Vitamin K refers to a group of vitamins that play a role in blood clotting, bone metabolism, and regulating blood calcium levels. Vitamin K benefits include supporting bone, cognitive, and heart health.
The body needs vitamin K to produce prothrombin, a protein and clotting factor that is important in blood clotting and bone metabolism. People who use blood-thinning medications, such as warfarin, or Coumadin, should not start consuming additional vitamin K without first asking a doctor.
Deficiency is rare, but, in severe cases, it
Vitamin K1, or phylloquinone, comes from plants. It is the
Phylloquinone, also known as vitamin K1, is found in plants. When people eat it, bacteria in the large intestine convert it to its storage form, vitamin K2. It is absorbed in the small intestine and stored in fatty tissue and the liver.
Without vitamin K, the body cannot produce prothrombin, a clotting factor that is necessary for blood clotting and bone metabolism.
Most Americans are
Newborns normally receive a vitamin K injection to protect them from bleeding in the skull, which could be fatal.
The recommended adequate intake for vitamin K depends on age and gender. Women aged 19 years and over should consume
Vitamin K benefits the body in various ways.
Increased blood levels of vitamin K have been
In one study, healthy individuals over the age of 70 years with the highest blood levels of vitamin K1 had the highest verbal episodic memory performance.
Vitamin K may help keep blood pressure lower by preventing mineralization, where minerals build up in the arteries. This enables the heart to pump blood freely through the body.
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Vitamin K1 occurs in high amounts in leafy green vegetables, such as kale and Swiss chard. Other sources include vegetable oils and some fruits.
Sources of menanoquines, or K2, include meat, dairy products, eggs, and Japanese “natto,” made from fermented soy beans.
Here are sample some food sources of vitamin K:
- 10 sprigs of parsley contains 90 micrograms (mcg)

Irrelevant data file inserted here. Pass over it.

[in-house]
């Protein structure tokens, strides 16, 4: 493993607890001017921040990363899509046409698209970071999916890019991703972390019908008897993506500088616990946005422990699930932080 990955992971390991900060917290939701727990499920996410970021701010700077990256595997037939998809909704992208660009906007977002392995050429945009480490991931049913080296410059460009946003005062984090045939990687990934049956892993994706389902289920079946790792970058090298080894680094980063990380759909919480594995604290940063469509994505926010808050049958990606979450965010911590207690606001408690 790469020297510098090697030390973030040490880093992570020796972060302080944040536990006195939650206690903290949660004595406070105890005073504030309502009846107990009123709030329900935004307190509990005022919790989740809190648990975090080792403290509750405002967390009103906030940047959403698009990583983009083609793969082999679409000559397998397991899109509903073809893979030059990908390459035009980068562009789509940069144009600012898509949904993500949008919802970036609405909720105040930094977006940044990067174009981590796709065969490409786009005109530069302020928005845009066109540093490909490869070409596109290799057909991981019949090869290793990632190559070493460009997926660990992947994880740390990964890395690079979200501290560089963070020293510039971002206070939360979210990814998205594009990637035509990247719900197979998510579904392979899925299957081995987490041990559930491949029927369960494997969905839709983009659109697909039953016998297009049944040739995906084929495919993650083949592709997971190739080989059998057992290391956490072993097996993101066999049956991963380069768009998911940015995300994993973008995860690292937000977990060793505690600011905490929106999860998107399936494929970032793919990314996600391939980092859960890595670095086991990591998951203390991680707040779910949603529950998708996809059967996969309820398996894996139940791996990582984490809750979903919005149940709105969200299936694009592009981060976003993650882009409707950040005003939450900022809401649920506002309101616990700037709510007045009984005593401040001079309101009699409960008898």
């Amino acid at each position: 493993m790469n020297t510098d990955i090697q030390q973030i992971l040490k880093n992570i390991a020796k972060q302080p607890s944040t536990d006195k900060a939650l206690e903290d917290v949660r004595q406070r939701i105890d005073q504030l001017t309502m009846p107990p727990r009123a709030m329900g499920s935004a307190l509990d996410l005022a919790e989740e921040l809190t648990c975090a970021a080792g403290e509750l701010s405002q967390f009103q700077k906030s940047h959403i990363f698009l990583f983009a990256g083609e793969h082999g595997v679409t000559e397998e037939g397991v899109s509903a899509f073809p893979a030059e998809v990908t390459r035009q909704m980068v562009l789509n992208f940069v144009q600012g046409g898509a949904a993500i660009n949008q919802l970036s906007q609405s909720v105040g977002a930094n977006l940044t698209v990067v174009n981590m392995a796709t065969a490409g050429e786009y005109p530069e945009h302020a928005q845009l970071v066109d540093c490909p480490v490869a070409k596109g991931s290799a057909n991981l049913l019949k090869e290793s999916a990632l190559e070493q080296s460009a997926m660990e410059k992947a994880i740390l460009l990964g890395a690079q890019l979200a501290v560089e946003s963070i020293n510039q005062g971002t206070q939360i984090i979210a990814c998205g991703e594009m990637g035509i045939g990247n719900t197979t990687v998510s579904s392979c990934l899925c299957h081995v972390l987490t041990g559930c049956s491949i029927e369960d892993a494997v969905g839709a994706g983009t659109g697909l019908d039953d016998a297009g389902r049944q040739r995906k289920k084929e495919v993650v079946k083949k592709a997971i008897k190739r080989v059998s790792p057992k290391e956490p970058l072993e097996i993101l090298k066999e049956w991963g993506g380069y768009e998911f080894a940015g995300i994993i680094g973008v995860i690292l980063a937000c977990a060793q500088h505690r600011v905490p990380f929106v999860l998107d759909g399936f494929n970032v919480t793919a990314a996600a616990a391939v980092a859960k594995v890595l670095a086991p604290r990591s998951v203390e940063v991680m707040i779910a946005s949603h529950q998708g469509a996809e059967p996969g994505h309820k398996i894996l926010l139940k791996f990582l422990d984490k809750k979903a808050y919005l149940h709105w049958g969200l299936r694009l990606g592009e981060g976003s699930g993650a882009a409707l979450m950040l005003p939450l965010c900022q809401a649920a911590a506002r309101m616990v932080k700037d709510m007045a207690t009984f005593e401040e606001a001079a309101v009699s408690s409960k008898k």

- a 3-ounce serving of natto contains 850 mcg
- a half-cup serving of frozen and boiled collard greens contains 530 mcg
- one cup of raw spinach contains 145 mcg
- 1 tablespoon of soybean oil contains 25 mcg
- a half-cup serving of grapes contains 11 mcg
- a hard-boiled egg contains 4 mcg
Most adults in the U.S. are believed to consume enough vitamin K.
These healthy recipes have been developed by a registered dietitian. They can increase your vitamin K intake.
Dietary fat enhances the absorption of vitamin K, so a salad of green leaves drizzled olive oil would both provide vitamin K and help the body absorb it.
No tolerable upper limit has been determined for vitamin K. Toxicity is rare and unlikely to result from eating foods containing vitamin K.
However, taking any type of supplement can lead to toxicity.
Vitamin K can interact with several common medications, including blood-thinners, anticonvulsants, antibiotics, cholesterol-lowering drugs, and weight-loss drugs.
Blood thinners, such as warfarin are used to prevent harmful blood clots that may block blood flow to the brain or heart. They work by decreasing or delaying vitamin K’s clotting ability. Suddenly increasing or decreasing vitamin K intake can interfere with the effects of these drugs. Keeping vitamin K intake consistent from day to day can prevent these problems.
Anticonvulsants, if taken during pregnancy or while breastfeeding, can increase the risk of vitamin K deficiency in a fetus or a newborn. Examples of anticonvulsants are phenytoin and dilantin.
Cholesterol-lowering medications interfere with fat absorption. Dietary fat is necessary for absorbing vitamin K, so people who are taking this medication may have a higher risk of deficiency.
Anyone who is taking any of these medications should speak to their doctor about their vitamin K intake.
The best way to ensure the body has sufficient nutrients is to consume a balanced diet, with plenty of fruit and vegetables. Supplements should only be used in case of deficiency, and then, under medical supervision.